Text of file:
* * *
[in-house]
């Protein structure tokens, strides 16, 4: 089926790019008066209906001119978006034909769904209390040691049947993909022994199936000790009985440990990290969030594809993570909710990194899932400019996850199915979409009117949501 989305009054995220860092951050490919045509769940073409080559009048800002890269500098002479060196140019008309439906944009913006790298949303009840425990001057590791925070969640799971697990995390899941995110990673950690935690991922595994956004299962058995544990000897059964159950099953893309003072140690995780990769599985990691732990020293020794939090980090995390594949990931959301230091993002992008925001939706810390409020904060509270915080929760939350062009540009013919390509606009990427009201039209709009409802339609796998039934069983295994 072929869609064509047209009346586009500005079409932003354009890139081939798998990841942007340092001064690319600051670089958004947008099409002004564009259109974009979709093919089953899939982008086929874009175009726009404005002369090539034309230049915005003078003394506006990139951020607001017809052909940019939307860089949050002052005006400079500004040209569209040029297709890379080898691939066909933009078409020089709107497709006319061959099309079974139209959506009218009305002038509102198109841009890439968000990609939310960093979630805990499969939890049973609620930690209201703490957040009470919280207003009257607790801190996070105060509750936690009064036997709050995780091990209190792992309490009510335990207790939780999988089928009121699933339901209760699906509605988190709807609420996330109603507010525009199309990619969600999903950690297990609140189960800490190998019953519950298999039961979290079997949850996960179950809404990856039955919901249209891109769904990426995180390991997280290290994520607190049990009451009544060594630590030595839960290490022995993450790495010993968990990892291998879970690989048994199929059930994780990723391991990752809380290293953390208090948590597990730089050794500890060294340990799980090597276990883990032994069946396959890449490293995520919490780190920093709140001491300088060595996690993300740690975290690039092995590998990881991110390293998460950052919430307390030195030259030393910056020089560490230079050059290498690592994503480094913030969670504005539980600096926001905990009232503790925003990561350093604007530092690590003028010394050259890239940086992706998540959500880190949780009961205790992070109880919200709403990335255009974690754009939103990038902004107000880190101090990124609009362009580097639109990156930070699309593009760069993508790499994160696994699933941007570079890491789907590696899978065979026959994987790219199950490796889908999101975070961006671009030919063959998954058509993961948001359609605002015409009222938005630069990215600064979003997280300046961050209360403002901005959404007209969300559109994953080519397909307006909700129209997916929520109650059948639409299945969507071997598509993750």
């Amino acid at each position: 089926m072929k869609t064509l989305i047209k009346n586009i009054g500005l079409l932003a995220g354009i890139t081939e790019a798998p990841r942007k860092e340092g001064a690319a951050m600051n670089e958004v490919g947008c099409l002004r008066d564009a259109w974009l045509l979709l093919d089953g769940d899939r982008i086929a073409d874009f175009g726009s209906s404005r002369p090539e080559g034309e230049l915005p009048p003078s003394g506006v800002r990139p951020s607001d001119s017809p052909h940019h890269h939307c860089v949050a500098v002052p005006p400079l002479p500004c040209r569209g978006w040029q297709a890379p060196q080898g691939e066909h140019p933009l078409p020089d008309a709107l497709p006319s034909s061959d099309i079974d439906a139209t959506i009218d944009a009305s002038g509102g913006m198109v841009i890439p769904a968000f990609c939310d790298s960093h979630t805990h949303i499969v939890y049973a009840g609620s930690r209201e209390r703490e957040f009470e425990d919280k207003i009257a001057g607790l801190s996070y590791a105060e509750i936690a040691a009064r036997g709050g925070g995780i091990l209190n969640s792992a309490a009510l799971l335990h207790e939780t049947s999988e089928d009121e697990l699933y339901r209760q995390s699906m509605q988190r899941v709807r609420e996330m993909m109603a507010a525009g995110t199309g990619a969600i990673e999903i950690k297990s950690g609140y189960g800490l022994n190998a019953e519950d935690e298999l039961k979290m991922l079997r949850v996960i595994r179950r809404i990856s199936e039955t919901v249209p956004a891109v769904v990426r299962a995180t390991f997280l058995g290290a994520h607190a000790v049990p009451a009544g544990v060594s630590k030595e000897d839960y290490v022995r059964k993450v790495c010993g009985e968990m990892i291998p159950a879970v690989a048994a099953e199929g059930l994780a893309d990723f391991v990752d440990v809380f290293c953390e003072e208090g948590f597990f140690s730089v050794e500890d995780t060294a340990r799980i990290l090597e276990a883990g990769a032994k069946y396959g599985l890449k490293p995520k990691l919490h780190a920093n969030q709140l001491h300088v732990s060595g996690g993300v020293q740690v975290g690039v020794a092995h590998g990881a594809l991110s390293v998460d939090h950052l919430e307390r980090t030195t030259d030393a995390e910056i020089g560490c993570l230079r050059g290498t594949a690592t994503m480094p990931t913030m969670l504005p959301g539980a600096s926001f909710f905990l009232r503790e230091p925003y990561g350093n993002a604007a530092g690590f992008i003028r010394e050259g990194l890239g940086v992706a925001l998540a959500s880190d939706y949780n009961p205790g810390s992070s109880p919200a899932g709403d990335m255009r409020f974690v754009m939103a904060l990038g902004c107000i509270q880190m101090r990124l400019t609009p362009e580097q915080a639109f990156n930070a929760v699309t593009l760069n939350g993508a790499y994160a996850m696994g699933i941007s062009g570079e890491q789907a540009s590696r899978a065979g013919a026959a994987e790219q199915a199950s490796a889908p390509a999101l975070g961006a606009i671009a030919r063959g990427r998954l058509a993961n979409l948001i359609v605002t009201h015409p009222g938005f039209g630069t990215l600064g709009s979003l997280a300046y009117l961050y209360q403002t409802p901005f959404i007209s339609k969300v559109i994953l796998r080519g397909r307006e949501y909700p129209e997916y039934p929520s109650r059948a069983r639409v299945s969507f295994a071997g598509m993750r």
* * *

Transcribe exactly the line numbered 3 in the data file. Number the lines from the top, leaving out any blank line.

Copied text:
């Amino acid at each position: 089926m072929k869609t064509l989305i047209k009346n586009i009054g500005l079409l932003a995220g354009i890139t081939e790019a798998p990841r942007k860092e340092g001064a690319a951050m600051n670089e958004v490919g947008c099409l002004r008066d564009a259109w974009l045509l979709l093919d089953g769940d899939r982008i086929a073409d874009f175009g726009s209906s404005r002369p090539e080559g034309e230049l915005p009048p003078s003394g506006v800002r990139p951020s607001d001119s017809p052909h940019h890269h939307c860089v949050a500098v002052p005006p400079l002479p500004c040209r569209g978006w040029q297709a890379p060196q080898g691939e066909h140019p933009l078409p020089d008309a709107l497709p006319s034909s061959d099309i079974d439906a139209t959506i009218d944009a009305s002038g509102g913006m198109v841009i890439p769904a968000f990609c939310d790298s960093h979630t805990h949303i499969v939890y049973a009840g609620s930690r209201e209390r703490e957040f009470e425990d919280k207003i009257a001057g607790l801190s996070y590791a105060e509750i936690a040691a009064r036997g709050g925070g995780i091990l209190n969640s792992a309490a009510l799971l335990h207790e939780t049947s999988e089928d009121e697990l699933y339901r209760q995390s699906m509605q988190r899941v709807r609420e996330m993909m109603a507010a525009g995110t199309g990619a969600i990673e999903i950690k297990s950690g609140y189960g800490l022994n190998a019953e519950d935690e298999l039961k979290m991922l079997r949850v996960i595994r179950r809404i990856s199936e039955t919901v249209p956004a891109v769904v990426r299962a995180t390991f997280l058995g290290a994520h607190a000790v049990p009451a009544g544990v060594s630590k030595e000897d839960y290490v022995r059964k993450v790495c010993g009985e968990m990892i291998p159950a879970v690989a048994a099953e199929g059930l994780a893309d990723f391991v990752d440990v809380f290293c953390e003072e208090g948590f597990f140690s730089v050794e500890d995780t060294a340990r799980i990290l090597e276990a883990g990769a032994k069946y396959g599985l890449k490293p995520k990691l919490h780190a920093n969030q709140l001491h300088v732990s060595g996690g993300v020293q740690v975290g690039v020794a092995h590998g990881a594809l991110s390293v998460d939090h950052l919430e307390r980090t030195t030259d030393a995390e910056i020089g560490c993570l230079r050059g290498t594949a690592t994503m480094p990931t913030m969670l504005p959301g539980a600096s926001f909710f905990l009232r503790e230091p925003y990561g350093n993002a604007a530092g690590f992008i003028r010394e050259g990194l890239g940086v992706a925001l998540a959500s880190d939706y949780n009961p205790g810390s992070s109880p919200a899932g709403d990335m255009r409020f974690v754009m939103a904060l990038g902004c107000i509270q880190m101090r990124l400019t609009p362009e580097q915080a639109f990156n930070a929760v699309t593009l760069n939350g993508a790499y994160a996850m696994g699933i941007s062009g570079e890491q789907a540009s590696r899978a065979g013919a026959a994987e790219q199915a199950s490796a889908p390509a999101l975070g961006a606009i671009a030919r063959g990427r998954l058509a993961n979409l948001i359609v605002t009201h015409p009222g938005f039209g630069t990215l600064g709009s979003l997280a300046y009117l961050y209360q403002t409802p901005f959404i007209s339609k969300v559109i994953l796998r080519g397909r307006e949501y909700p129209e997916y039934p929520s109650r059948a069983r639409v299945s969507f295994a071997g598509m993750r």